|Publication number||US6013872 A|
|Application number||US 09/061,855|
|Publication date||Jan 11, 2000|
|Filing date||Apr 17, 1998|
|Priority date||Apr 25, 1997|
|Publication number||061855, 09061855, US 6013872 A, US 6013872A, US-A-6013872, US6013872 A, US6013872A|
|Inventors||Peter Woditsch, Christian Hassler, Wolfgang Krumbe, Horst Lange, Klaus Weber|
|Original Assignee||Bayer Ag|
|Export Citation||BiBTeX, EndNote, RefMan|
|Patent Citations (8), Referenced by (29), Classifications (27), Legal Events (7)|
|External Links: USPTO, USPTO Assignment, Espacenet|
The present invention relates to directionally solidified, arsenic- and/or antimony-containing, multicrystalline silicon, a process for the production thereof and its use, and to solar cells containing this silicon and a process for the production thereof.
Silicon wafers for processing into solar cells are usually made from high-purity silicon which, after melting, is converted into large-format blocks or bars by directional crystallization, e.g. by the SOPLIN (Solidification by Planar Interface) method. After dividing into columns with different cross-sectional areas, the block material is cut up into wafers about 200-400 μm thick using inner-diameter saws or multiple wire saws. The multicrystalline silicon wafers thus obtained may then be processed into solar cells.
Very high standards are set for the starting material used in terms of its chemical purity, since metallic and non-metallic impurities and inclusions of electrically active particles such as SiC can have a negative effect on the resistivity, the polarity of conductivity of the silicon and the lifetime of the charge carriers or the diffusion lengths of the minority carriers, thus impairing the efficiency of the solar cell.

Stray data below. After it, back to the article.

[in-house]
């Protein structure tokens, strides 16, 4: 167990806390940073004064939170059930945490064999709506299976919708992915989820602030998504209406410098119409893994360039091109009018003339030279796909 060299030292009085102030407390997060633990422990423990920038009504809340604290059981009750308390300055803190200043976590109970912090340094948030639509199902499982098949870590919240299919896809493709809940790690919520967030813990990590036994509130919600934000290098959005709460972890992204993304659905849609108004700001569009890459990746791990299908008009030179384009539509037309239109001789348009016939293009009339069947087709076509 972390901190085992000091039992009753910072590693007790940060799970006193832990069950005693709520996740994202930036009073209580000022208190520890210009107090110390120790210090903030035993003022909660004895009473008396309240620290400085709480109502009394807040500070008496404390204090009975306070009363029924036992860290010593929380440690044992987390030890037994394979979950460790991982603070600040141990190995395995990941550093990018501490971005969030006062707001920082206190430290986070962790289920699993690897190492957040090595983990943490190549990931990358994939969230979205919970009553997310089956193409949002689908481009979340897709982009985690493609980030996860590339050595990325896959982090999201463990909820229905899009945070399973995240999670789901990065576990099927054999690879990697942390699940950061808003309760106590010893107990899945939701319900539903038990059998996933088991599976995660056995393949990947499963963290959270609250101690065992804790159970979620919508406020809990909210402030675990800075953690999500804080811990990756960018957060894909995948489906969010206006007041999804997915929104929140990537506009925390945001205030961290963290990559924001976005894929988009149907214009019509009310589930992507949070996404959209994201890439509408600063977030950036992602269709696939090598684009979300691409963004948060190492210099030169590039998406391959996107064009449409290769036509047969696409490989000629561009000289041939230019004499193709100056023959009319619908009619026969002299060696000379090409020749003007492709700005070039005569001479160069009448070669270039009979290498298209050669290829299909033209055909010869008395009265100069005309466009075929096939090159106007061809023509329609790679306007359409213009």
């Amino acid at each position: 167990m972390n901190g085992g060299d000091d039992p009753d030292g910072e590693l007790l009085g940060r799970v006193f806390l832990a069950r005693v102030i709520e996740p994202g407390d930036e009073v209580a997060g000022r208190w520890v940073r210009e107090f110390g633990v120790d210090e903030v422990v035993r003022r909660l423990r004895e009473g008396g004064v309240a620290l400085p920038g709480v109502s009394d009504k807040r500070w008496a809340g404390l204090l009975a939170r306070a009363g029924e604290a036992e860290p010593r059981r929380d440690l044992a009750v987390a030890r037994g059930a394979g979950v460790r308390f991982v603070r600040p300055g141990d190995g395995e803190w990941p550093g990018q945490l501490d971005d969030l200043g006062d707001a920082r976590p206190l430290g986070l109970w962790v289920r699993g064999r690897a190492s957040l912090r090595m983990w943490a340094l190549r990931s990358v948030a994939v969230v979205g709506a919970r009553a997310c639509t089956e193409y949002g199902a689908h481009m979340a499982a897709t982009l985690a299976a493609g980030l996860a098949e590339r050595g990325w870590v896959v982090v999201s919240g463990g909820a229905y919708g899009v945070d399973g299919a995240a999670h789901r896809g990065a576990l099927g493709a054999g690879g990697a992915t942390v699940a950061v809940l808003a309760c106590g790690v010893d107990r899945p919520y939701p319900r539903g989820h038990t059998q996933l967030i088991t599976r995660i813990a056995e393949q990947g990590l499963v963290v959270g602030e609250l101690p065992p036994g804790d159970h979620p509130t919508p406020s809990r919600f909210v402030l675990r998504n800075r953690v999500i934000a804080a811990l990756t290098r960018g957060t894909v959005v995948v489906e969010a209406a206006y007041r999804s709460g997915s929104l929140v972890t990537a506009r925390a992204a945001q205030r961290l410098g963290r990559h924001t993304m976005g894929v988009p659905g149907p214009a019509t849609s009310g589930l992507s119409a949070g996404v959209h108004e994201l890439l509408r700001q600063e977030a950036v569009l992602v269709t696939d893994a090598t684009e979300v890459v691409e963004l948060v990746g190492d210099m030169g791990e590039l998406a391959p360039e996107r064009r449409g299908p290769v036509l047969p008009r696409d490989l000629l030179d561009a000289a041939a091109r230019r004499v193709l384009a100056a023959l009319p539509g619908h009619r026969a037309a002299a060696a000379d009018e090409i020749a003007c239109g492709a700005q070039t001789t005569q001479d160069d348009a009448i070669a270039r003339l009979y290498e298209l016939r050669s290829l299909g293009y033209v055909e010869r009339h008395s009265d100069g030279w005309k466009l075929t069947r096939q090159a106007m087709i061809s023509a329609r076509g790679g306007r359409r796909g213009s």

For the production of multicrystalline silicon wafers for photovoltaic use it has so far been necessary to use high-purity silicon obtained by the decomposition of high-purity, volatile silanes such as SiH4 or SiHCl3, the purity level of which allows economical processing into large-scale and very large-scale integrated circuits for computer technology. Only impurity atoms which are unavoidable due to the type of process employed, such as oxygen, which is introduced for example from the quartz crucible used for melting the silicon, or carbon from graphite components in the interior of the crystallisation unit, are therefore present in relatively high concentrations of up to 1018 atoms/cm3. All other impurities, except for the deliberately added main dopant (which is almost always boron in a range of 1016 atoms/cm3) are present in a concentration range of 1013 atoms/cm3 or even less (in particular in the case of metallic impurities). Only the following sources of raw materials are therefore suitable: high-purity silicon grades which come directly from silane decomposition and silicon grades which are formed during the processing of high-purity, pyrolytically deposited silicon to monocrystals by the Czochralski or float-zone method.
The present requirement of using silicon with a high general level of chemical purity for processing into solar cells necessitates the use of very expensive grades of raw materials, however, and at the same time narrows the usable material base for the broad, inexpensive development of photovoltaics.
The object of the invention was therefore to provide directionally solidified, multicrystalline silicon that may be used with a high degree of efficiency, especially in solar cells, and can be produced inexpensively.
Surprisingly, it has now been found that directionally solidified, multicrystalline silicon with a defined antimony and/or arsenic content meets this set of requirements.
The invention therefore relates to directionally solidified, multicrystalline silicon with an arsenic and/or antimony content in the range of 1013 -1017 atoms/cm3.
In another embodiment of the invention the silicon contains As and Sb in a range of 1013 to 1017 atoms/cm3 in addition to the main dopant consisting of at least one element of the 3rd main group (such as for example B and A1) and/or at least one element of the 5th main group (such as for example P, but not As and Sb) in a concentration of 1015 to 1019 atoms/cm3.
In a preferred embodiment of the invention, the silicon according to the invention has an antimony content in the range of 1015 -1016 atoms/cm3.
In another preferred embodiment of the invention, the silicon according to the invention has an oxygen content in the range of 1016 -2×1018 atoms/cm3.
The silicon according to the invention is preferably distinguished by a specific electrical resistivity in the range of between 100 and 10,000 mΩcm.
In another preferred embodiment of the invention, the diffusion length LD of the minority carriers in the silicon according to the invention is at least 10 μm.